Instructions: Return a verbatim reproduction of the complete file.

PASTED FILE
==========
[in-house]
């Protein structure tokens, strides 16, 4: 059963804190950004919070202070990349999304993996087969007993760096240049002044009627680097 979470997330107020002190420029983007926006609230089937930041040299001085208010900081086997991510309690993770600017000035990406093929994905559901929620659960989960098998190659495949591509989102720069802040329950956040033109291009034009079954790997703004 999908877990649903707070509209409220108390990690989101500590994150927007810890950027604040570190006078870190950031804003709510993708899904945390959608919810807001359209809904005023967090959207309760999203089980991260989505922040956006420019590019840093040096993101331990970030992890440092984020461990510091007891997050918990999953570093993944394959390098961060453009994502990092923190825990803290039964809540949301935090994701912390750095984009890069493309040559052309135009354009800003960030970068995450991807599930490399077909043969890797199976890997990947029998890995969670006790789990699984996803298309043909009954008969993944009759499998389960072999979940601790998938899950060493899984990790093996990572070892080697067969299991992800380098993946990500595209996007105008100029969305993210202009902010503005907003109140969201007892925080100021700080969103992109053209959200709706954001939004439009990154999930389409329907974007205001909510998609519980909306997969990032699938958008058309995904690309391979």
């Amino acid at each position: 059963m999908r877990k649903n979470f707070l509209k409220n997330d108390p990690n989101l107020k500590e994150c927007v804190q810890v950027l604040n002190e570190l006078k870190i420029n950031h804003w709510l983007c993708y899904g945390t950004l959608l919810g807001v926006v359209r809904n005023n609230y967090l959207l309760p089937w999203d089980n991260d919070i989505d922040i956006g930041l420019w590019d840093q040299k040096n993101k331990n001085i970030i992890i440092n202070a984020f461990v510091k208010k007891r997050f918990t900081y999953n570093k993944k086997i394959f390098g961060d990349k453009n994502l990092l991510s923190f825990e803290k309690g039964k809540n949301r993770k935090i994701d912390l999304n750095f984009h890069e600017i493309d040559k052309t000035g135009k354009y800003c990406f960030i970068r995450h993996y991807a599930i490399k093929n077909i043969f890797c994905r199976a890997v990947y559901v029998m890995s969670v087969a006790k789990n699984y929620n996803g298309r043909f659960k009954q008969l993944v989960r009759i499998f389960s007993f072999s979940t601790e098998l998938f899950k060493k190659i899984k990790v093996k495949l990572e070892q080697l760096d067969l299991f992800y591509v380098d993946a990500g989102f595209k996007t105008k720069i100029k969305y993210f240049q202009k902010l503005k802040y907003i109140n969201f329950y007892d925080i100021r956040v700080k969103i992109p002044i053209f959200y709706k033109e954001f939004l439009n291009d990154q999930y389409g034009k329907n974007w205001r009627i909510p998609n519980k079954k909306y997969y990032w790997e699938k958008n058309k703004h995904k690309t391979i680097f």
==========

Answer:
[in-house]
């Protein structure tokens, strides 16, 4: 059963804190950004919070202070990349999304993996087969007993760096240049002044009627680097 979470997330107020002190420029983007926006609230089937930041040299001085208010900081086997991510309690993770600017000035990406093929994905559901929620659960989960098998190659495949591509989102720069802040329950956040033109291009034009079954790997703004 999908877990649903707070509209409220108390990690989101500590994150927007810890950027604040570190006078870190950031804003709510993708899904945390959608919810807001359209809904005023967090959207309760999203089980991260989505922040956006420019590019840093040096993101331990970030992890440092984020461990510091007891997050918990999953570093993944394959390098961060453009994502990092923190825990803290039964809540949301935090994701912390750095984009890069493309040559052309135009354009800003960030970068995450991807599930490399077909043969890797199976890997990947029998890995969670006790789990699984996803298309043909009954008969993944009759499998389960072999979940601790998938899950060493899984990790093996990572070892080697067969299991992800380098993946990500595209996007105008100029969305993210202009902010503005907003109140969201007892925080100021700080969103992109053209959200709706954001939004439009990154999930389409329907974007205001909510998609519980909306997969990032699938958008058309995904690309391979």
């Amino acid at each position: 059963m999908r877990k649903n979470f707070l509209k409220n997330d108390p990690n989101l107020k500590e994150c927007v804190q810890v950027l604040n002190e570190l006078k870190i420029n950031h804003w709510l983007c993708y899904g945390t950004l959608l919810g807001v926006v359209r809904n005023n609230y967090l959207l309760p089937w999203d089980n991260d919070i989505d922040i956006g930041l420019w590019d840093q040299k040096n993101k331990n001085i970030i992890i440092n202070a984020f461990v510091k208010k007891r997050f918990t900081y999953n570093k993944k086997i394959f390098g961060d990349k453009n994502l990092l991510s923190f825990e803290k309690g039964k809540n949301r993770k935090i994701d912390l999304n750095f984009h890069e600017i493309d040559k052309t000035g135009k354009y800003c990406f960030i970068r995450h993996y991807a599930i490399k093929n077909i043969f890797c994905r199976a890997v990947y559901v029998m890995s969670v087969a006790k789990n699984y929620n996803g298309r043909f659960k009954q008969l993944v989960r009759i499998f389960s007993f072999s979940t601790e098998l998938f899950k060493k190659i899984k990790v093996k495949l990572e070892q080697l760096d067969l299991f992800y591509v380098d993946a990500g989102f595209k996007t105008k720069i100029k969305y993210f240049q202009k902010l503005k802040y907003i109140n969201f329950y007892d925080i100021r956040v700080k969103i992109p002044i053209f959200y709706k033109e954001f939004l439009n291009d990154q999930y389409g034009k329907n974007w205001r009627i909510p998609n519980k079954k909306y997969y990032w790997e699938k958008n058309k703004h995904k690309t391979i680097f």